New and Existing Home Sales Reports

Construction Statistics

NAHB compiles the latest annual, quarterly and monthly (not seasonally adjusted) housing market data for new home sales and existing home sales. Additional information is also available in the U.S. Census Bureau’s most recent press release and the methodology of its data compilation.

Regional Home Sales

Analyzing regional sales reports provides revealing comparisons of the number of new and existing homes sold within each of the four primary regions of the U.S., including single-family home sales and multifamily home sales. This report also details the number of new homes for sale in each region.

View the Regional Home Sales Report

National Home Sales

Tracking nationwide sales and inventory levels offers key insights about current market conditions and future housing demand. These reports can also serve as early indicators of economic shifts, often triggering changes in consumer behavior.

View the National Home Sales Report

Median Home Prices

Arguably the most significant factor for consumers looking to buy a home is sales price. The median prices report provides a month-by-month account of nationwide sales prices and the percent change from the previous month.

View the Median Home Prices Report

How Do Rising Home Prices Affect Affordability?

A recent NAHB study estimates that a $1,000 increase in the median new home price ($425,786) would price 140,436 U.S. households out of the market. The number of priced-out households varies across both states and metropolitan areas, largely affected by the sizes of local population and the affordability of new homes.

Among all the states in 2023, Florida registered the largest number of households priced out of the market by a $1,000 increase in the median-priced home in the state (9,573), followed by Texas (9,151), and California (7,243), largely because these three states are the top three populous states.

How Do Higher Mortgage Interest Rates Affect Affordability?

Elevated mortgage rates, together with higher home prices, create affordability challenges, particularly for first-time buyers.

NAHB estimates show that in 2023, when the mortgage rates on a 30-year fixed mortgage rose from 6.25% to 6.5%, nearly 1.3 million households were priced out of the market for a median-priced home.

What are the Characteristics of Home Buyers?

NAHB uses the American Housing Survey (AHS) as one way to better understand the characteristics of recent home buyers.

The 2021 survey examined the 10.2 million households that purchased new houses and those who were first-time buyers in the two years prior to the date the AHS was conducted.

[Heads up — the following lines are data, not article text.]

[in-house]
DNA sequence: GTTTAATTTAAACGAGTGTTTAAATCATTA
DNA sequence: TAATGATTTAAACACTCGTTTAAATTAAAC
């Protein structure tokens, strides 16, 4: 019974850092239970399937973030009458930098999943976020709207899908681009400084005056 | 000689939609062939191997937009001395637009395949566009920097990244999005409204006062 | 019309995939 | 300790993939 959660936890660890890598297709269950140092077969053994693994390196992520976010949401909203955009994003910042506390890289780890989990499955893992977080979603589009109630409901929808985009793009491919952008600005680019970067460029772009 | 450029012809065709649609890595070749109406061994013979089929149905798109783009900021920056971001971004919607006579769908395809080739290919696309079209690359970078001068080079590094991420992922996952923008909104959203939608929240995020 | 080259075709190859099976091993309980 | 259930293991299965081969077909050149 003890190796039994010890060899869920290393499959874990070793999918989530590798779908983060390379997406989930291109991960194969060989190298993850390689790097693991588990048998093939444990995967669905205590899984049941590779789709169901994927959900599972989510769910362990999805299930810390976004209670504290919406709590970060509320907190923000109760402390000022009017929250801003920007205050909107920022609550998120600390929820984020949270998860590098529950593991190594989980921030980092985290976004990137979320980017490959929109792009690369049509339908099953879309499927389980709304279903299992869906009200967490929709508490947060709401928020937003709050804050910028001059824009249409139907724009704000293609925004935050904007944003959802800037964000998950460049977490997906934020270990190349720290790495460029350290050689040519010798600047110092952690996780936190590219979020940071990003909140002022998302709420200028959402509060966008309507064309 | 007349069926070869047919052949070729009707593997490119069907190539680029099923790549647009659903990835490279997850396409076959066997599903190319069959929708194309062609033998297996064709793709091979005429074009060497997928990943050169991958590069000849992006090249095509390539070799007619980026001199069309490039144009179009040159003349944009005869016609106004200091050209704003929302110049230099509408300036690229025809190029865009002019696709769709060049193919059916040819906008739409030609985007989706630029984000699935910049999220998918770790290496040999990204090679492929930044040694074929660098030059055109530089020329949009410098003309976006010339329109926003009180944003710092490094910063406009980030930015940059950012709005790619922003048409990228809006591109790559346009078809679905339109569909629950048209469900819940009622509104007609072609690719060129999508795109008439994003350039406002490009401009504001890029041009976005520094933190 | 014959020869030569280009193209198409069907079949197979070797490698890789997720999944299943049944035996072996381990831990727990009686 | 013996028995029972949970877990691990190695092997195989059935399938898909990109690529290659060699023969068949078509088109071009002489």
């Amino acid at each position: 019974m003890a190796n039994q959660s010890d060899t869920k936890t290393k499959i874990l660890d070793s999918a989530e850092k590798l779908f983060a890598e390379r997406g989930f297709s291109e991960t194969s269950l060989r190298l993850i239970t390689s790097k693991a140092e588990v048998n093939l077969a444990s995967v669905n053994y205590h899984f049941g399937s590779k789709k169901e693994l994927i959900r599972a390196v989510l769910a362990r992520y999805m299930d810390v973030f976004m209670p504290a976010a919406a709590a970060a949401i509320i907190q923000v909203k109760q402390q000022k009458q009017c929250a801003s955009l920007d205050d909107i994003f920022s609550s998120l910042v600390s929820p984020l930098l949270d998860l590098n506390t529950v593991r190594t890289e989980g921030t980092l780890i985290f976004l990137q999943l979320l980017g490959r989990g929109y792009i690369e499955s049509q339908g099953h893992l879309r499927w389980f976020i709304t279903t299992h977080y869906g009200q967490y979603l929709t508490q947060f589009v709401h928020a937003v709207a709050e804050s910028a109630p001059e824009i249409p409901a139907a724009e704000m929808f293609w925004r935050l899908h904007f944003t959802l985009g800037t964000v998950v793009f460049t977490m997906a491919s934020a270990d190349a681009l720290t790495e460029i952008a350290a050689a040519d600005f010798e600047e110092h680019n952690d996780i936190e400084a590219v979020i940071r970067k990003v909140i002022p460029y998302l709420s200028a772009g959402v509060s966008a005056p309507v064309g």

Key Findings about the home buyers in the 2021 AHS:

  • 7% of home buyers purchased a new home.
  • 40% were purchasing their first homes.
  • The median age of all home buyers was 41.
  • The median age of first-time buyers was 33.
  • The median age of new home buyers was 45.

What is the Median Income of Home Buyers?

In the 2021 AHS, the median household income for all recent home buyers was $97,700. New home buyers had a higher median income than existing home buyers ($112,100 vs $95,200) and 15% higher than the median household income for all buyers in 2021.

About 58.2% of new home buyers make more than $100,000, 19.3% make between $60,000 and $99,999, and only 22.5% make less than $60,000.

Median household income for first-time home buyers was $90,000 in 2021, less than the median income of trade-up buyers ($101,000) and about 8% lower than the median for all buyers ($97,700).

About 43.6% of first-time home buyers make more than $100,000, 29.1% make between $60,000 and $99,999, and only 27.3% make less than $60,000. Moreover, only 5% of first-time buyers purchased newly built homes in 2021, compared to 8% of trade-up buyers who have higher household incomes and most likely benefit from building more equity during home price appreciations.

Median household income among all home buyers grew 13% from $60,000 in 2001 to $68,000 in 2007 and then fell 4% to $64,998 in 2011. After the Great Recession, household income grew accelerated, jumping by around 50% from $64,998 in 2011 to $97,700 in 2021.

How Do the Values of New Homes Compare to Other Homes?

In the 2021 AHS assessment of housing market data, the median price of homes purchased was $318,185, compared to $429,204 for new homes and $271,445 for homes purchased by first-time buyers.

The median sales price of the new homes was 34.9% above the median for all homes purchased. The median price of a first-time home buyer’s home was 14.7% below that of all homes purchased in 2021, the smallest the spread has been since 2015.

Around 86% of the homes purchased were single-family homes (detached), 8% were single-family homes (attached), and 6% were multifamily homes (condos). About 18% of the homes were purchased with zero down payments and only 16% of the homes were bought with a down payment of 20% or more.